Access to IT systems should be given on a need-to-know basis. No employee should be given access to all data. If an employee needs to be able to use one part of the system but not another, then do not grant access to the latter. Very few employees should be given authority to install new software, and a process should be in place to ensure that only necessary and safe software is added to a company’s system.
Being hacked for a second time can cause serious long-term damage to a company’s budget and reputation. Companies that do not learn the lessons of previous attacks, and do not proactively address any resulting concerns, can expect little sympathy from customers, the media or investors.
The discovery of a breach, whether it is related to data privacy, antitrust, anti-corruption or any other issue, is a prudent time for a company to conduct a thorough review and risk assessment of its compliance framework. Often, uncovering one breach can provide a valuable opportunity to not only tighten any gaps, but also identify whether there are any systemic control failures within the business.
The existence of improper conduct in one jurisdiction can sometimes lead to further investigations in other geographical regions where similar breaches are found to occur. Taking a proactive attitude to remediating any endemic problems or preventing future instances from occurring is viewed more favourably than dealing with issues in isolation. Compliance officers must instead always try to see the larger picture of ensuring that the compliance programme as a whole is running smoothly.
Insider may have helped Sony hackers
One theory that has gained momentum in the aftermath of the massive cyber attack on Sony Pictures Entertainment is that it may have been the work of a company insider. Industry commentators have said that, without the help of a mole, the hackers would not have been able to wreak the havoc that they did. And many have dismissed altogether the idea that the government of North Korea was the guilty party.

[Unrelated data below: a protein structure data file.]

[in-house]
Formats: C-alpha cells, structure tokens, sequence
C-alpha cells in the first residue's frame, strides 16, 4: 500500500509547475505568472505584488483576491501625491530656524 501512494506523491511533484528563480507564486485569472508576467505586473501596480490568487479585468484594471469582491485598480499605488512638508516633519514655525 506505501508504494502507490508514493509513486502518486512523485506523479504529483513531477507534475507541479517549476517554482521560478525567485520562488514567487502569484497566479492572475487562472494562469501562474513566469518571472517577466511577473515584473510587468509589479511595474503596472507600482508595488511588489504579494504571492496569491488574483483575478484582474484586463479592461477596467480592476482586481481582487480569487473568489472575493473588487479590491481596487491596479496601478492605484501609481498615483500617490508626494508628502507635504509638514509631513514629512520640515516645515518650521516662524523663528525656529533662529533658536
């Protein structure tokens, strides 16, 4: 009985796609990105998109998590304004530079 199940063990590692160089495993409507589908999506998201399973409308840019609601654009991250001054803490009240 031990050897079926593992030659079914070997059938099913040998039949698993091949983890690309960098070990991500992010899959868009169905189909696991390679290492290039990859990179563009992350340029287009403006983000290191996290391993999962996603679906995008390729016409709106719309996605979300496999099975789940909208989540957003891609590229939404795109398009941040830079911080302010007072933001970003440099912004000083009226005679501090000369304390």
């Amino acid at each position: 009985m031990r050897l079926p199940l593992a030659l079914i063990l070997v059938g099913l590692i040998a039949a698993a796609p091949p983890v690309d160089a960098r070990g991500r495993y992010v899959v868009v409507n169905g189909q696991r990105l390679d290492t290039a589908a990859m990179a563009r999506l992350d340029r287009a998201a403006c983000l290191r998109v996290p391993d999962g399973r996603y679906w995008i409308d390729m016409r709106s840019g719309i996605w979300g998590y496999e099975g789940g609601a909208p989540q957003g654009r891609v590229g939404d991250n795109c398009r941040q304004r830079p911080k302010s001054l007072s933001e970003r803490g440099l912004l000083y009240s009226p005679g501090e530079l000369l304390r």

Cyber-security firm Norse said that it had cross-referenced leaked human-resource documents with online hacker chat rooms and narrowed the list of potential suspects down to just six people, according to the New York Post.
On the allegations blaming North Korea, Norse Senior Vice President Kurt Stammberger said, ‘When the FBI made this announcement, just a few days after the attack was made public, it raised eyebrows in the community because it’s hard to do that kind of an attribution that quickly – it’s almost unheard of.’
Meanwhile, former federal cybercrimes prosecutor Mark Rasch told the Huffington Post, ‘The government acted prematurely in announcing unequivocally that it was North Korea before the investigation was complete.’
A former Sony employee also supported the insider theory, saying, ‘If you were a full-time employee, the security they had in place wasn’t exactly tight. You could imagine somebody could have walked out of there with data.’
The FBI has maintained that North Korea was responsible for the hack.
Regardless of whether it was an insider, there are steps that Sony could have taken to prevent staff members from aiding hackers.
The FCC’s number one tip for preventing hacks is to train employees on security principles. It advises companies to ‘establish basic security practices and policies for employees’.
Educating employees will help them to understand the potential repercussions of aiding hackers, and make them think twice before marching out of the door with valuable information. And guidelines will help prevent an employee from helping hackers by accident, either as a result of lax security practices or oversight of red flags.
Secondly, making sure, where possible, that all staff members are content in their jobs lessens the chance of a disgruntled employee enacting revenge against the company. One way of doing this is embedding a vigorous whistleblowing programme that is easy to use. Managers should respond to complaints in a timely and fair fashion that ensures that employees feel as though their concerns are being addressed. Making sure that whistleblowers are protected from repercussions will encourage them to use internal systems before seeking outside help.